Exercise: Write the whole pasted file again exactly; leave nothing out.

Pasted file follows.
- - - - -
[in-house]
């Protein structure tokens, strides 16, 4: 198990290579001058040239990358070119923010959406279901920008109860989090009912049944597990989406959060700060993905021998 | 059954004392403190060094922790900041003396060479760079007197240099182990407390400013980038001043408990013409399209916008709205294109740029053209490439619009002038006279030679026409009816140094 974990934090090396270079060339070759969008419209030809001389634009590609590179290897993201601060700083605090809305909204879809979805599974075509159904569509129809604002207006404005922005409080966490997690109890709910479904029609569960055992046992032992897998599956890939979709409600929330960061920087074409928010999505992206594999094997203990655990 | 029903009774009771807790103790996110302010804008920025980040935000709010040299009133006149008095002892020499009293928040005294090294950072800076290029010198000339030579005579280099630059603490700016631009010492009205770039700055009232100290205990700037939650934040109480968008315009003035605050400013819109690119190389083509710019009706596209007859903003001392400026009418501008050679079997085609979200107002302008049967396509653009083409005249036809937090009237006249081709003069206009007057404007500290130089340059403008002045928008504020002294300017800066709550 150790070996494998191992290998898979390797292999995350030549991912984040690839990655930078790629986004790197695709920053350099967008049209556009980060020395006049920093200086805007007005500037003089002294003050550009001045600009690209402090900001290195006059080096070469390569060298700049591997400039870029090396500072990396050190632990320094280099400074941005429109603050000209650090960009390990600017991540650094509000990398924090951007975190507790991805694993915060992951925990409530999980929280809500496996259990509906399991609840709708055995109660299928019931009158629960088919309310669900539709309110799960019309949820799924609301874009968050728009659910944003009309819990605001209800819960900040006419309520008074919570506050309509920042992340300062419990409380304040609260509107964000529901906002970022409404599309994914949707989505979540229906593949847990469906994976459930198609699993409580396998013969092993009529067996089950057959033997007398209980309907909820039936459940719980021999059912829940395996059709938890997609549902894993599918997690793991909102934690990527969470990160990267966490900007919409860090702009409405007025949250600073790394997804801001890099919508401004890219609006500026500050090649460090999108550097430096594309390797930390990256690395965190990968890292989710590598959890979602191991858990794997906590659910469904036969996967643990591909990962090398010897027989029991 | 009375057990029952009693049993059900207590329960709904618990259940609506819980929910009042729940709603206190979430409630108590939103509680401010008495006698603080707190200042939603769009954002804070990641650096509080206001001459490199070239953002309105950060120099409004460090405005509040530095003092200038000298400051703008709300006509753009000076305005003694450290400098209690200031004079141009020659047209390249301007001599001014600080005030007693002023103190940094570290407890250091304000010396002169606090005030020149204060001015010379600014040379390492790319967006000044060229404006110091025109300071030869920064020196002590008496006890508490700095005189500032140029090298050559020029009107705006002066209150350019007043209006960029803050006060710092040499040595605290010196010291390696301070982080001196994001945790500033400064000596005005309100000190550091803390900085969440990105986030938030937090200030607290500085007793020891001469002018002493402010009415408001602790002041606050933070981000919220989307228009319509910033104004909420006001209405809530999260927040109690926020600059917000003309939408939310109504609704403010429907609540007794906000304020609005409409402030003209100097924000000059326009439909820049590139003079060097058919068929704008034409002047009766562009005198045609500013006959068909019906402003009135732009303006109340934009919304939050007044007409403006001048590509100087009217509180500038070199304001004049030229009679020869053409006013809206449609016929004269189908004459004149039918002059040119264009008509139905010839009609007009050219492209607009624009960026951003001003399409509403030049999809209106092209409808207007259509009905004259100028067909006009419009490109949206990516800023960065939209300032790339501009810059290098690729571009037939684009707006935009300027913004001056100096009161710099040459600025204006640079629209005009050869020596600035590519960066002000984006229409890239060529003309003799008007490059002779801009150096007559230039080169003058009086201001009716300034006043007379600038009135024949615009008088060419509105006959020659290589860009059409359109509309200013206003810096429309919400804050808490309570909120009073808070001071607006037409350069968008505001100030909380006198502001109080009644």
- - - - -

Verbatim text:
[in-house]
């Protein structure tokens, strides 16, 4: 198990290579001058040239990358070119923010959406279901920008109860989090009912049944597990989406959060700060993905021998 | 059954004392403190060094922790900041003396060479760079007197240099182990407390400013980038001043408990013409399209916008709205294109740029053209490439619009002038006279030679026409009816140094 974990934090090396270079060339070759969008419209030809001389634009590609590179290897993201601060700083605090809305909204879809979805599974075509159904569509129809604002207006404005922005409080966490997690109890709910479904029609569960055992046992032992897998599956890939979709409600929330960061920087074409928010999505992206594999094997203990655990 | 029903009774009771807790103790996110302010804008920025980040935000709010040299009133006149008095002892020499009293928040005294090294950072800076290029010198000339030579005579280099630059603490700016631009010492009205770039700055009232100290205990700037939650934040109480968008315009003035605050400013819109690119190389083509710019009706596209007859903003001392400026009418501008050679079997085609979200107002302008049967396509653009083409005249036809937090009237006249081709003069206009007057404007500290130089340059403008002045928008504020002294300017800066709550 150790070996494998191992290998898979390797292999995350030549991912984040690839990655930078790629986004790197695709920053350099967008049209556009980060020395006049920093200086805007007005500037003089002294003050550009001045600009690209402090900001290195006059080096070469390569060298700049591997400039870029090396500072990396050190632990320094280099400074941005429109603050000209650090960009390990600017991540650094509000990398924090951007975190507790991805694993915060992951925990409530999980929280809500496996259990509906399991609840709708055995109660299928019931009158629960088919309310669900539709309110799960019309949820799924609301874009968050728009659910944003009309819990605001209800819960900040006419309520008074919570506050309509920042992340300062419990409380304040609260509107964000529901906002970022409404599309994914949707989505979540229906593949847990469906994976459930198609699993409580396998013969092993009529067996089950057959033997007398209980309907909820039936459940719980021999059912829940395996059709938890997609549902894993599918997690793991909102934690990527969470990160990267966490900007919409860090702009409405007025949250600073790394997804801001890099919508401004890219609006500026500050090649460090999108550097430096594309390797930390990256690395965190990968890292989710590598959890979602191991858990794997906590659910469904036969996967643990591909990962090398010897027989029991 | 009375057990029952009693049993059900207590329960709904618990259940609506819980929910009042729940709603206190979430409630108590939103509680401010008495006698603080707190200042939603769009954002804070990641650096509080206001001459490199070239953002309105950060120099409004460090405005509040530095003092200038000298400051703008709300006509753009000076305005003694450290400098209690200031004079141009020659047209390249301007001599001014600080005030007693002023103190940094570290407890250091304000010396002169606090005030020149204060001015010379600014040379390492790319967006000044060229404006110091025109300071030869920064020196002590008496006890508490700095005189500032140029090298050559020029009107705006002066209150350019007043209006960029803050006060710092040499040595605290010196010291390696301070982080001196994001945790500033400064000596005005309100000190550091803390900085969440990105986030938030937090200030607290500085007793020891001469002018002493402010009415408001602790002041606050933070981000919220989307228009319509910033104004909420006001209405809530999260927040109690926020600059917000003309939408939310109504609704403010429907609540007794906000304020609005409409402030003209100097924000000059326009439909820049590139003079060097058919068929704008034409002047009766562009005198045609500013006959068909019906402003009135732009303006109340934009919304939050007044007409403006001048590509100087009217509180500038070199304001004049030229009679020869053409006013809206449609016929004269189908004459004149039918002059040119264009008509139905010839009609007009050219492209607009624009960026951003001003399409509403030049999809209106092209409808207007259509009905004259100028067909006009419009490109949206990516800023960065939209300032790339501009810059290098690729571009037939684009707006935009300027913004001056100096009161710099040459600025204006640079629209005009050869020596600035590519960066002000984006229409890239060529003309003799008007490059002779801009150096007559230039080169003058009086201001009716300034006043007379600038009135024949615009008088060419509105006959020659290589860009059409359109509309200013206003810096429309919400804050808490309570909120009073808070001071607006037409350069968008505001100030909380006198502001109080009644």